Jenny Knipfer Author

Jenny shares her books, inspiration, and thoughts on life and writing.

I haven’t shared much about my books here on my blog, but I thought today I would share the first couple of pages with you. Blue Moon is the second in the series: By the Light of the Moon. It follows the story of Vanessa and Valerie, identical twin sisters. At the core, it is a tale about forgiveness and what unites and divides them as sisters.

June 7th, 1895
A half hour before midnight
Tamarack Grove
Toronto, Ontario


“Come. We must be quiet.” I motion to the lad as I kneel next to his bed.


“Is this part of our game?” Luis looks up at me. His sleepy eyes appear to hold doubt that his auntie wants to play at this hour.

Oui, but we must be quiet. Yes? Juliet, Maman, and Papa will not understand.” I’m clothed in a plain, black gown, and a black, netted cap confines my dark hair. The full moon shines through the nursery window. Luis searches my face for a moment and seems satisfied with what he sees in the reflection of my eyes. He quickly rises and does my bidding.

The large estate of his home offers unlimited fodder for outdoor games of all types. All his favorite games involve adventure. We’ve been reading Treasure Island together, and I often encourage his playfulness. I hope he goes along with my charade, a secret, promised excursion.

“Where are we going?” Luis asks as he pulls on his trousers, with excitement in his voice. He tears off his nightshirt and yanks on the shirt and sweater I offer him. His pupils widen in the dim light as he questions me.

“Don’t forget your shoes.” I hold up a pair of stylish, black leather boots to the boy before me. Luis snatches the boots, steps into them, and trusses up his feet with their laces.

“Now what?” he demands.


I grab the carpet bag at my feet, which contains some of his clothes I had packed earlier in the day and hidden under his bed. I pluck his still warm stuffed elephant out of his cozy nest of sleep and add it to the stash. Luis should be past the age for stuffed toys, but he still loves Elephant. I encase Luis’s warm hand in my cool, clammy one and proclaim, “Now our adventure begins.”

I lead him with whispers and light steps out of his room through the hall, down the stairs and out the library window, which I’ve left open. He follows me. I’ll keep up the pretense until we are safely stowed away on the train tomorrow morning, which will take us to Lake Huron’s shore. There, a steamer awaits to take us to our inheritance across two Great Lakes.

When far enough away, I will tell Luis. I hope his ten-year- old heart can forgive me.

Chapter One

March 7th, 1885
Ten years prior
Provence, France


“Vanessa . . .? Vanessa, please.” Valerie spoke the words with a pleading tone. “Don’t you want to look?” Valerie—Vanessa’s identical twin—touched Vanessa’s shoulder with a light hand.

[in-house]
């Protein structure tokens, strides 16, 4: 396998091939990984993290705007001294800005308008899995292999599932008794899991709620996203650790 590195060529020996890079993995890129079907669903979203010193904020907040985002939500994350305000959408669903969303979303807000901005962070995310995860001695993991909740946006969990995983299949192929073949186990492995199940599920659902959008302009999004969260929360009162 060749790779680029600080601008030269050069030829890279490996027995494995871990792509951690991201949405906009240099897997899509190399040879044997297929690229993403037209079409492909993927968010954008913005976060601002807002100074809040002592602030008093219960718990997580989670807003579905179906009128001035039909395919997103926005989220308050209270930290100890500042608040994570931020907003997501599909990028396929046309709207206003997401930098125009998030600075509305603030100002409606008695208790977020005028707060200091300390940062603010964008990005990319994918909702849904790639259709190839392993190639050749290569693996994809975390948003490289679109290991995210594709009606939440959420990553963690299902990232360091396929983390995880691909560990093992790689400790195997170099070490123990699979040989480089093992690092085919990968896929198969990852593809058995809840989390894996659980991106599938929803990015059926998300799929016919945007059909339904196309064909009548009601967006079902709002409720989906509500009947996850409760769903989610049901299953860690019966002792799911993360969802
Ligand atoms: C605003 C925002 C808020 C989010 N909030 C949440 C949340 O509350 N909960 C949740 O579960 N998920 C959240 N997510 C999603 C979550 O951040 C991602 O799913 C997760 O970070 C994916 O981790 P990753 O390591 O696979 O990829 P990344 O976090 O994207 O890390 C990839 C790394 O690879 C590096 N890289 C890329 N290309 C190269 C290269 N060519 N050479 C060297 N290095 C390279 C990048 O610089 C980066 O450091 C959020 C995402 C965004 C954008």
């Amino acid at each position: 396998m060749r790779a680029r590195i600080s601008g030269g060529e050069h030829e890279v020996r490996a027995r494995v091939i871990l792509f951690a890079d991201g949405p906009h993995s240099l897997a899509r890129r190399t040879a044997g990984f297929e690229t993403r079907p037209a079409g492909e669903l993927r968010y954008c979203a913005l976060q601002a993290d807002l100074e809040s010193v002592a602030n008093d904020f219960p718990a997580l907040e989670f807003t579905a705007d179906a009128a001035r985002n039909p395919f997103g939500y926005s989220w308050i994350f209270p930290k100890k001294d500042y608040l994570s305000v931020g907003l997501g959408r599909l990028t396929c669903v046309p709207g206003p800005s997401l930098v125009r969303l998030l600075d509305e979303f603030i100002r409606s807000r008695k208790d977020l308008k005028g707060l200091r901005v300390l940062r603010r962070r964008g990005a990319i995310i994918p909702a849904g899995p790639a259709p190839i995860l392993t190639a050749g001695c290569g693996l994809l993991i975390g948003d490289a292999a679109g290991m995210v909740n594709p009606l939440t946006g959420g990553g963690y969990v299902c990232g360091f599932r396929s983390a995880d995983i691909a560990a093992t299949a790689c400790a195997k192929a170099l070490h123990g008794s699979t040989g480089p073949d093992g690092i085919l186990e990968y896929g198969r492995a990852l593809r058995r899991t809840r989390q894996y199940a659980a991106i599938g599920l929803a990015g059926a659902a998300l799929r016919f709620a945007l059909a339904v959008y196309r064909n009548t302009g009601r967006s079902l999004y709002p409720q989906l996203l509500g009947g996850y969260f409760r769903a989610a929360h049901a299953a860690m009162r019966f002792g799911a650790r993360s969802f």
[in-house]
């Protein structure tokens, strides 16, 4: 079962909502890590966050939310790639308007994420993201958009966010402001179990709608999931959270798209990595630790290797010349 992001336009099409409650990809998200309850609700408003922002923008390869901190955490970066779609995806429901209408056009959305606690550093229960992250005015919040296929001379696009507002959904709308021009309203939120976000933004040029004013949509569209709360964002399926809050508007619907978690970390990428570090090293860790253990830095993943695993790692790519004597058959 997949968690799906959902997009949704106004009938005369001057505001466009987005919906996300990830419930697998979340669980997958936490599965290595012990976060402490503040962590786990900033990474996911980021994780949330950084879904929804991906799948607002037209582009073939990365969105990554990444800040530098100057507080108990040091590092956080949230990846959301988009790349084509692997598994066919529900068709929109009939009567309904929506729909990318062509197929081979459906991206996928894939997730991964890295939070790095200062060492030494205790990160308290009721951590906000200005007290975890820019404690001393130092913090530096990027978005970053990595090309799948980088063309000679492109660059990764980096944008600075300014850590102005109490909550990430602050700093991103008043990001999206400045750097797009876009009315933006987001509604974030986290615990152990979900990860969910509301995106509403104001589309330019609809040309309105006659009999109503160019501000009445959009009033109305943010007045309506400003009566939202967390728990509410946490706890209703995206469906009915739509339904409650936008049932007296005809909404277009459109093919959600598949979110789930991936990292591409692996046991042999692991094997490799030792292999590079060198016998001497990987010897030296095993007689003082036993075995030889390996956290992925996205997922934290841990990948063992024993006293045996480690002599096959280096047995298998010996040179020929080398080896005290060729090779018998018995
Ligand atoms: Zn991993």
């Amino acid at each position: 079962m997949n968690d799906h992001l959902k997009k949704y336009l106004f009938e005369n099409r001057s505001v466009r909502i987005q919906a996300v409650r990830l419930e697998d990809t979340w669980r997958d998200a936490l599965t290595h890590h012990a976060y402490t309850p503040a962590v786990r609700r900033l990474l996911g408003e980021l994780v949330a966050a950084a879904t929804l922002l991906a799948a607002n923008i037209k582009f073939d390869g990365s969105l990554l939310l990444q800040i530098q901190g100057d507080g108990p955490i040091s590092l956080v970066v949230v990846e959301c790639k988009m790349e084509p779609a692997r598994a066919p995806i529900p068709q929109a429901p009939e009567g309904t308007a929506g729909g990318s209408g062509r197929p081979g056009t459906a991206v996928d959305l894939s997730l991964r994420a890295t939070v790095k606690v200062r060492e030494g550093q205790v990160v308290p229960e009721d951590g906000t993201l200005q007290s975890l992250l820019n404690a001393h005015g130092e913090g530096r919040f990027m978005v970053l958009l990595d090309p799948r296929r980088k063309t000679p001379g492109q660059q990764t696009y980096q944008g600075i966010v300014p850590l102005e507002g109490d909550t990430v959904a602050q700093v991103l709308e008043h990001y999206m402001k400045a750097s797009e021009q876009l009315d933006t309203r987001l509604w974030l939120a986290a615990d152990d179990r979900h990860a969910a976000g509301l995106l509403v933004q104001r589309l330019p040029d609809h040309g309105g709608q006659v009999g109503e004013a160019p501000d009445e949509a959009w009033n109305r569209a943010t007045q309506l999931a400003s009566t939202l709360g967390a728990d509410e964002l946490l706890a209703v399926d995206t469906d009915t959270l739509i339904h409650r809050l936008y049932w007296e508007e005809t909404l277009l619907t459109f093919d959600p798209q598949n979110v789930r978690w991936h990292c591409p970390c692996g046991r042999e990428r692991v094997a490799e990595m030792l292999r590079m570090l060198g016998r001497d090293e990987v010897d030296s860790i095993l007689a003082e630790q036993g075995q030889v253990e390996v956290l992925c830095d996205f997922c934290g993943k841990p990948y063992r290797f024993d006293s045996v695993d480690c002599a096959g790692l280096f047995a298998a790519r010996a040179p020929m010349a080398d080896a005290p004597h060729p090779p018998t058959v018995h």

If Vanessa had a dollar for every time people had told her and her sister how identical they truly were, she’d be rich. Valerie’s dark, wavy hair mirrored Vanessa’s, and Vanessa’s dark chocolate eyes matched the exact shade of Valerie’s.

Vanessa brought a hand up to her face and ran her fingers over the contours there. “You and Valerie were sculpted from the same lump of clay.” How many times had Vanessa heard her maman say those words? Too many. Vanessa sighed.

Vanessa knew no way of separating herself from her sister, at least physically. When she looked in the mirror, she saw Valerie. Even their temperaments were alike—pliable but with an inner, stubborn backbone, cheerful but never giddy, and caring but with reserve. As children, they had the same favorite toys, stories, and clothes.

Why can’t I have just one thing I claim to be mine? But now Valerie has him too. Vanessa closed her eyes and shut out the cracked wall with the chipped, butter-yellow paint, the peaceful room, and the morning sun. She tried to imagine a different world, one where she could have what was hers, but that world did not exist.

The bond tying her and Valerie together had almost eroded. Vanessa remembered how emotionally connected they once were. When sadness or cheer touched Vanessa, inevitably Valerie experienced the same, even if they were not together. Some special frequency irrevocably linked their emotions. The frequency had a rift in it now, for Valerie didn’t know the searing grief Vanessa knew—the pain of handing over her child to Valerie and relinquishing her right as his mother.

This thing called motherhood made them unique, made them individuals. Vanessa and Valerie were identical in every way, except one. Valerie had been deemed barren, and Vanessa fruitful.

But which one of us bears the curse and which the blessing? Oh, Vanessa knew; she bore the curse, at least according to her papa . . .

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